"This was the beginning - one of many projects that never led anywhere." The woman laughs and admits it was another fruitless project. (Am I slightly contemptuous of her? Do I think she doesn't have it in her to create anything deep, anything meaningful?)

There are receipts in this collection. She must have been working, she must have earnt this - sums like £320 and another for a bit less. Modest sums. "Is there a date?" I ask the woman. We look and I arrange them in order.

The pictures I find are black and white newspaper cuttings collaged together and now a heap of old sepia family photos that I drop on the stone floor. I try to pick them up in order but muddle them a bit - never mind, I should be able to sort them out.

I am annoyed that I wake up before the puzzle is solved. There are pages of this novel, for that is what it is, that are maybe in german or russian. (So many times I start a book only to give up because the language is too hard.) This will be difficult language to decode but I know I can and must do it.

Carla's thoughts: This is a very complex dream, and I'm not going to pretend that I can unravel it without help from the dreamer. I have no way of knowing the allusions to Robin's waking life that play out  in this dream, so I will leave it to him to decipher those. Nevertheless, I hope my reactions will help Robin look at his dream with fresh eyes. For me (taking on the dreamer's masculine sex as I look at his dream), the dream is about coming to terms with my anima, a Jungian term for the woman who lives in every man.

The first paragraph of the dream sets the stage: I am working on uncovering a long forgotten aspect of myself. What is to emerge is connected to an unconscious process (the plumbing connections) that I have not recognized as authentic; these deep (we plumb the depths, after all) connections are covered in plastic, a material almost synonymous with phoney. The workmen have an ambivalent role. On the one hand, these manly men (and what's more masculine than a workman in a builder's yard?) are the masculine force in search of its feminine counterpart, and they don't want me to stand in their way. On the other hand, by not allowing me to help, they are obstructing the process. It's not unusual for dreams to have things two different ways simultaneously; after all, if there were no inner conflict we probably wouldn't be having the dream.

The second paragraph introduces a mini resolution, a first step on my way to a kind of internal integration: the men who didn't want me looking into things a moment ago are now ready to accept my help, and I know that I've been given access to the materials that will allow me to uncover the truth. I find out that something buried in the past is responsible for repressing what the the dream is trying to free. Did I keep a handwritten (or drawn) journal at some point in my youth? If so, the dream might be trying to get me to take a look at this time, a period when psychic events occurred that I am still having trouble understanding (the old papers that are hard to read, hard to decipher).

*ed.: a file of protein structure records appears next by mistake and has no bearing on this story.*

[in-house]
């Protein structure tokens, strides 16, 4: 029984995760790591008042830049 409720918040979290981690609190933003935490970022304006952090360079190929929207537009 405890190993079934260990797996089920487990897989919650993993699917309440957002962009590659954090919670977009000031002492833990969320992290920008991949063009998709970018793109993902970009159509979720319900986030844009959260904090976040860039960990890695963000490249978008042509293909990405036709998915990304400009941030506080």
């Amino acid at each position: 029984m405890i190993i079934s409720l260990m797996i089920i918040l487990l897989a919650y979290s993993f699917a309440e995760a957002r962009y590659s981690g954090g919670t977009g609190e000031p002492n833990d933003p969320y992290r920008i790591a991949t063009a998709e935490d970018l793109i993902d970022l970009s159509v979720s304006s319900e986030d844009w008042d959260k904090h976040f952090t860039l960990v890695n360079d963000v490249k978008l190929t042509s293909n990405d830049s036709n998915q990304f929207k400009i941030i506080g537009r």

I need to think about the woman who is 30 to 35 years old. Who or what does she represent? Does the woman's long straight hair belong to an actual person or does it stand in for abstract qualities? For example, hair, coming out of the head as it does, can symbolize thoughts. Does this character's straight hair represent straight (and narrow) thoughts? In that case, since every part of my dream reflects some part of me, I am looking at my own straight and narrow thoughts. The woman symbolizes my own inner woman, and the dream is about my attempt to integrate her into my psyche. (Is the dreamer 30 to 35 at the time of this dream?) The men who are dismissive reflect a typical masculine reaction to women, and the dream makes it clear that I share these feelings. Did I let this cultural bias divorce me from my anima who is, in Jungian terms, the source of my spiritual self? In the past Beachy Head cliffs was known for its high number of suicides. By introducing this image my dream is pointing out—rather melodramatically in the way of dreams--how my anima feels about the issue: ("Let's work out what this is all about. Someone's life is at stake- its about someone's life, a record.") The life that is at stake is the inner life of an important part of me.

The knitting needles present a conjunctio, a marriage of opposites: a positive development in this conjoining of the masculine and feminine within my pysche. Knitting needles are associated with a feminine activity, and their function as a feminine symbol is reinforced by their feminine colored covering in the dream. At the same time, the dreamer tells us that “the needles remind me of bullfighting spikes or spears or something to do with electricity like lightning rods,” all very masculine symbols. Put together, these divergent symbols and the flame (enlightenment) that covers them represent the spiritual truth I've been searching for. The project that never led anywhere was my attempt to integrate these two seemingly irreconcilable aspects of myself.